The case of Michigan is even more stark. As of today the unofficial results of the presidential race in Michigan give Trump a lead of 11,837 votes out of almost 4.8 million cast, a 0.25% margin of victory and possession of 18 EVs, coupled with those of Pennsylvania nearly sufficient to win the presidency. In 2016 voters in Wayne County, Michigan, where Detroit is located, cast about 780,000 ballots, of which 517,447 (66.34%) went to Clinton. In 2012, voters in Wayne County cast 40,000 more ballots, about 820,000, and Obama received 595,846 votes. Thus Clinton received 78,000 fewer votes in Wayne County. Had only half of the 40,000 voters who did not show in 2016 voted for the Democratic candidate, Michigan would have swung completely around. Thus, about 20,000 no shows in Detroit cost Hillary Clinton the election in Michigan, regardless of the efforts of the Trump voters in Wayne County, where his vote total was slightly higher than that of Mitt Romney, or in the state as a whole, where his total vote count exceeded Romney’s by 164,000 votes.

The Election is Rigged

I want to make one final point in this article before I end it and resume the next article with more analysis of my own predictions and how they failed to meet expectations.  We argue about voter fraud and intimidation, about the overarching themes and events that propelled the election along, about the influence of day to day events, the personality of the candidates, the stakes involved and the massive lurch the country takes every time there is a change of government. The truth is, most of the problems in a typical election are about the lack of interest not too much interest. Small differences in voter turnout alone can have a big impact on the results of a given state. All the EVs in a state are delivered to the candidate that gets one more vote than the other. The entire election can be summarized by saying that in large cities voters do not make up their share of the voting population while in more rural and suburban areas, voters have a higher propensity to turn out.

As we have already seen, the electoral college favors states that have fewer major population centers, disproportionately awarding EVs to these states. Thus, the turnout problem in places like Detroit and Philadelphia area amplifies the already problematic distribution of EVs. America is not represented in the United States government in a ratio that reflects the makeup of the nation. It needs to be addressed or the inequality that exists will get worse over time. Imagine when Los Angeles has double its current population while the population of North Dakota remains static or even shrinks as it has done for most of the last century.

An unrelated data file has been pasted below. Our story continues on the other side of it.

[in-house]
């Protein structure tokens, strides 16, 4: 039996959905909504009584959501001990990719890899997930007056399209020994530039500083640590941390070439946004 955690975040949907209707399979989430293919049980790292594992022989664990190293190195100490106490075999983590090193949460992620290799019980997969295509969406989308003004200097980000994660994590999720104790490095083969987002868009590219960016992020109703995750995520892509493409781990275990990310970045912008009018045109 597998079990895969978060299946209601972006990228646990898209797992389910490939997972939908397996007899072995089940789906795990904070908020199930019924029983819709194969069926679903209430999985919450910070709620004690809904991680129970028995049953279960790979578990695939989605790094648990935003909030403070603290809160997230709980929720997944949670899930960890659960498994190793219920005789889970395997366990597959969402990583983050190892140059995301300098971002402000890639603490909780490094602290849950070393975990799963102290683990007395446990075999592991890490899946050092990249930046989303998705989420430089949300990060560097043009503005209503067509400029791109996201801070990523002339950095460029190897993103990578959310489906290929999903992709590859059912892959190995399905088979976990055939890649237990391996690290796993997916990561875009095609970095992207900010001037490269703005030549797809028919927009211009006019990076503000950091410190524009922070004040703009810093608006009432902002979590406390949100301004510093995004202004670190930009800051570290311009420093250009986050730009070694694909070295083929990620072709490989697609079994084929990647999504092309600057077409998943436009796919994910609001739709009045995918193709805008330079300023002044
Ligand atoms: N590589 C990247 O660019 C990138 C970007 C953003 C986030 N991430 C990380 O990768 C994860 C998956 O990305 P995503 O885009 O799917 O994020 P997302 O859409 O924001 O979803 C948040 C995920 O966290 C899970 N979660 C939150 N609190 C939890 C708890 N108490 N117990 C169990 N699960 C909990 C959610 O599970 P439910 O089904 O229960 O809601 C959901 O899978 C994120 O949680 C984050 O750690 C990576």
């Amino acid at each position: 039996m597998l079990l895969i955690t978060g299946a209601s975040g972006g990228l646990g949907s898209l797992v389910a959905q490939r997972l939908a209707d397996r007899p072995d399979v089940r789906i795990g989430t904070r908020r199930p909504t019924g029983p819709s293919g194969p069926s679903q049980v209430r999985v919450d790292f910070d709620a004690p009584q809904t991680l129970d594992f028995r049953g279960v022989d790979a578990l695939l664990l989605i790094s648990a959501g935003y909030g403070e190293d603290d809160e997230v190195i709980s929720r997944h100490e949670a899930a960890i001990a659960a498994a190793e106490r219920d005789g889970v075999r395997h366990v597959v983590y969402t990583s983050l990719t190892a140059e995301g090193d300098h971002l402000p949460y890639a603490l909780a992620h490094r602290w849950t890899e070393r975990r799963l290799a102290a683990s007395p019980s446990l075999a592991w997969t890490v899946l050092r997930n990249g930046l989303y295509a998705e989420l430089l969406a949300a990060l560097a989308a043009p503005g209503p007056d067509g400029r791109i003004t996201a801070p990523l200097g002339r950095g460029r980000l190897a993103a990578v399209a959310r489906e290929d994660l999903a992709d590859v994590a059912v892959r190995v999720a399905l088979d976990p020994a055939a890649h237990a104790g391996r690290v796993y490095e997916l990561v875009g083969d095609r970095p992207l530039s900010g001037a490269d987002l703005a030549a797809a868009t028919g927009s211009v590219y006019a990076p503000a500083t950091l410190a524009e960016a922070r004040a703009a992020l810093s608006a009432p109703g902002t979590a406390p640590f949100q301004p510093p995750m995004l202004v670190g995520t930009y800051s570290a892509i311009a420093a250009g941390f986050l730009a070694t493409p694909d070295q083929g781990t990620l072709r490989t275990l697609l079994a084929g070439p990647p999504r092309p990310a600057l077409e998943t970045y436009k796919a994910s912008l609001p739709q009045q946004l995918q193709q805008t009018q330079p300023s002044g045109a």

Boston voted for Clinton over Trump by 81% to 14%. Philadelphia voted for Clinton over Trump by 82% to 15%. I could go on, but the point is that New York, Los Angeles, San Francisco, Chicago and EVERY  major city in the country voted overwhelmingly in favor of Hillary Clinton. The voters of Wyoming also had their say; in fact they got to say things three times (3.16 times to be precise) for every one time anyone in Massachusetts gave their opinion. Just because you live on a ranch outside Cody or on a farm in Kansas or a small town in Vermont for that matter, does not mean you deserve more of a vote or that you are more American than I am. I live in Boston, Massachusetts, the birthplace of America, and I should have as much representation as any other citizen. If my voice and the voice of my neighbors had been heard equally if my address was here or in Boise, Idaho, it is my opinion that we would not be talking about President Trump but rather President Clinton. That is a fact, not an opinion.